|Primary Composite Endpoints||When comparing the primary endpoint, this study noted ACCORD-BP (no significant reduction in CVD death with intensive) placed more weight on cardiovascular death compared to SPRINT (reduction in CVD death noted). Additionally, the cause for CVD death was not well determined in ACCORD-BP (56%) compared to SPRINT (95%). This evidence suggests population differences possibly providing some of the differences.|
|Blood Pressure Interventions||Both ACCORD-BP and SPRINT were similar in their selection of antihypertensive agent, number of medications used, and how they measured blood pressure. These features are simply not enough to describe the divergence. Some do question if the method of blood pressure measurement might have had an effect. SPRINT measured sans an observer while ACCORD-BP did not specifically state if patient were or were not observed.|
|Type 2 Diabetes||Type 2 diabetes inherently predisposes people to microvascular and macrovascular complications. From increased risk of sudden cardiac arrest to polypharmacy, many reasons could explain the responsiveness of a person with type 2 diabetes to intensive blood pressure lowering regimens.|
Overall, based on the variety of information presented by Lamprea-Montealegre et al, it still seems that more investigation is needed to truly explain the differences between the two studies. While this article consolidated some ideas, more questions were uncovered than before. Some of the study features described here may have some effect on the divergence identified between the ACCORD-BP and SPRINT trial or none at all. Countless studies have been performed to try to connect the dots between these two trials. But a question always seems to arise, is it appropriate to implement SPRINT trial conclusions in the population with diabetes? The authors suggest that basing patient care on the SPRINT trial for people who have diabetes should be done with caution. For now, it seems the best approach is to implement and practice the strategies provided in the most up-to-date guidelines and as always consider the specific qualities of your patient when developing a pharmacotherapeutic regimen.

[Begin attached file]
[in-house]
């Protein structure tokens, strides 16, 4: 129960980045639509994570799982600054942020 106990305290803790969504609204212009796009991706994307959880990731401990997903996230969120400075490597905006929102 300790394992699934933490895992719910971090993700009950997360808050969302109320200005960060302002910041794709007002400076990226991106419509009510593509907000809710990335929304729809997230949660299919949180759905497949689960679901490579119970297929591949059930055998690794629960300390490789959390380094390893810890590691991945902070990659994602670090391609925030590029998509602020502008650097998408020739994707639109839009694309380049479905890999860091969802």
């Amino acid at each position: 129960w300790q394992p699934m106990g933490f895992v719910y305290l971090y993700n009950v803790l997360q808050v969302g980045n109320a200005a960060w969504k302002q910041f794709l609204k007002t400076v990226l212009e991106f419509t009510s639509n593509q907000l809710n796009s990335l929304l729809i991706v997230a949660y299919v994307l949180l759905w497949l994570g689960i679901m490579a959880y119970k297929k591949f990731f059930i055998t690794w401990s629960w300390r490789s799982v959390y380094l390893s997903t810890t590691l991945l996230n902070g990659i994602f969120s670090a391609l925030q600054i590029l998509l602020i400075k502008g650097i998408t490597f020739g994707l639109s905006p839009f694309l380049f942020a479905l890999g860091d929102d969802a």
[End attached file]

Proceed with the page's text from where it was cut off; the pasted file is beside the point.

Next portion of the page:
- Lamprea-Montealegre et al looked at the divergent conclusions found in the ACCORD-BP and SPRINT trial.
- The following study features could possibly attribute to the differences noted, including study design, populations, primary endpoints, statistical components, and methods of blood pressure measurement. It remains unclear if these features are true explanations for the disparity seen between trials.
- Overall, at this time, patients who have diabetes should continue to be treated based on current recommendations found in the ADA and ACC/AHA guidelines.
Lamprea-Montealegre, J., and de Boer, I. Reevaluating the Evidence for Blood Pressure Targets in Type 2 Diabetes. Diabetes Care. 41.6 (2018): 1132-1133. https://doi.org/10.2337/dci17-0063.
American Diabetes Association. 1. Improving Care and Promoting Health in Populations: Standards of Medical Care in Diabetes-2018. Diabetes Care. 41.Supplement 1 (2018): S86-S104. https://doi.org/10.2337/dc18-S009.
Sprint Research Group. A Randomized Trial of Intensive versus Standard Blood-Pressure Control. N Engl J Med. 373.22 (2015): 2103-2116. DOI: 10.1056/NEJMoa1511939.
ACCORD Study Group. Effects of Intensive Blood-Pressure Control in Type 2 Diabetes Mellitus. N Engl J Med. 362 (2010): 1575-1585. DOI: 10.1056/NEJMoa1001286.
Buckley, L., Dixon, D., Wohlford, G., Wijesinghe, D., Baker, W., and Van Tassell, B. Intensive Versus Standard Blood Pressure Control in SPRINT-Eligible Participants of the ACCORD-BP Trial. Diabetes Care. 2017. https://doi.org/10.2337/dc17-1366.
Mi, M. and Mukamal, K. Comment on Buckley et al. Intensive Versus Standard Blood Pressure Control in SPRINT-Eligible Participants of ACCORD-BP. Diabetes Care. 41.6 (2018). E84-e85. https://doi.org/10.2337/dc17-2482.
Kaytie A. Weierstahl, Pharm.D. Candidate, LECOM School of Pharmacy